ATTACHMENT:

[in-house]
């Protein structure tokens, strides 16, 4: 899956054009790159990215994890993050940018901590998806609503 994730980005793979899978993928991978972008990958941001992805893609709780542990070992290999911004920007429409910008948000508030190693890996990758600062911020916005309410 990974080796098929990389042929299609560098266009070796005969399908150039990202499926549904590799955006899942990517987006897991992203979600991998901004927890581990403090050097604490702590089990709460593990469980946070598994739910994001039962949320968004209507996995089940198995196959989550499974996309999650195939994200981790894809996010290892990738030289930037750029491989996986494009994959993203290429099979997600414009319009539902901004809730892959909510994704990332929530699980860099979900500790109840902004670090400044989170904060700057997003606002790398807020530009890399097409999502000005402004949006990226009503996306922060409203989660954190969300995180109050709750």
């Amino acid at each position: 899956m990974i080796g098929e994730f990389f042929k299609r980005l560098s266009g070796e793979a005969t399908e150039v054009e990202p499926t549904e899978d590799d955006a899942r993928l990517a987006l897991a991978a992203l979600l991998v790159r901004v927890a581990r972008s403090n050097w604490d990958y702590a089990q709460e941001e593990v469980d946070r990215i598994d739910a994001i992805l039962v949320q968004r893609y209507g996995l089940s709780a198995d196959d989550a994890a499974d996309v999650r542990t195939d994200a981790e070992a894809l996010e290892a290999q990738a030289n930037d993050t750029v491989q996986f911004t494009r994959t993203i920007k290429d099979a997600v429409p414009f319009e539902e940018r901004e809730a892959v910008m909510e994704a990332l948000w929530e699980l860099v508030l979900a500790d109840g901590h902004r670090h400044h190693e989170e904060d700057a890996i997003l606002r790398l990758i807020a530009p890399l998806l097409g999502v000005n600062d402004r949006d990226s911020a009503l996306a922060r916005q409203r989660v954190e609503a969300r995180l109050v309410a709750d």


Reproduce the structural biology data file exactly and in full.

[in-house]
């Protein structure tokens, strides 16, 4: 899956054009790159990215994890993050940018901590998806609503 994730980005793979899978993928991978972008990958941001992805893609709780542990070992290999911004920007429409910008948000508030190693890996990758600062911020916005309410 990974080796098929990389042929299609560098266009070796005969399908150039990202499926549904590799955006899942990517987006897991992203979600991998901004927890581990403090050097604490702590089990709460593990469980946070598994739910994001039962949320968004209507996995089940198995196959989550499974996309999650195939994200981790894809996010290892990738030289930037750029491989996986494009994959993203290429099979997600414009319009539902901004809730892959909510994704990332929530699980860099979900500790109840902004670090400044989170904060700057997003606002790398807020530009890399097409999502000005402004949006990226009503996306922060409203989660954190969300995180109050709750």
């Amino acid at each position: 899956m990974i080796g098929e994730f990389f042929k299609r980005l560098s266009g070796e793979a005969t399908e150039v054009e990202p499926t549904e899978d590799d955006a899942r993928l990517a987006l897991a991978a992203l979600l991998v790159r901004v927890a581990r972008s403090n050097w604490d990958y702590a089990q709460e941001e593990v469980d946070r990215i598994d739910a994001i992805l039962v949320q968004r893609y209507g996995l089940s709780a198995d196959d989550a994890a499974d996309v999650r542990t195939d994200a981790e070992a894809l996010e290892a290999q990738a030289n930037d993050t750029v491989q996986f911004t494009r994959t993203i920007k290429d099979a997600v429409p414009f319009e539902e940018r901004e809730a892959v910008m909510e994704a990332l948000w929530e699980l860099v508030l979900a500790d109840g901590h902004r670090h400044h190693e989170e904060d700057a890996i997003l606002r790398l990758i807020a530009p890399l998806l097409g999502v000005n600062d402004r949006d990226s911020a009503l996306a922060r916005q409203r989660v954190e609503a969300r995180l109050v309410a709750d």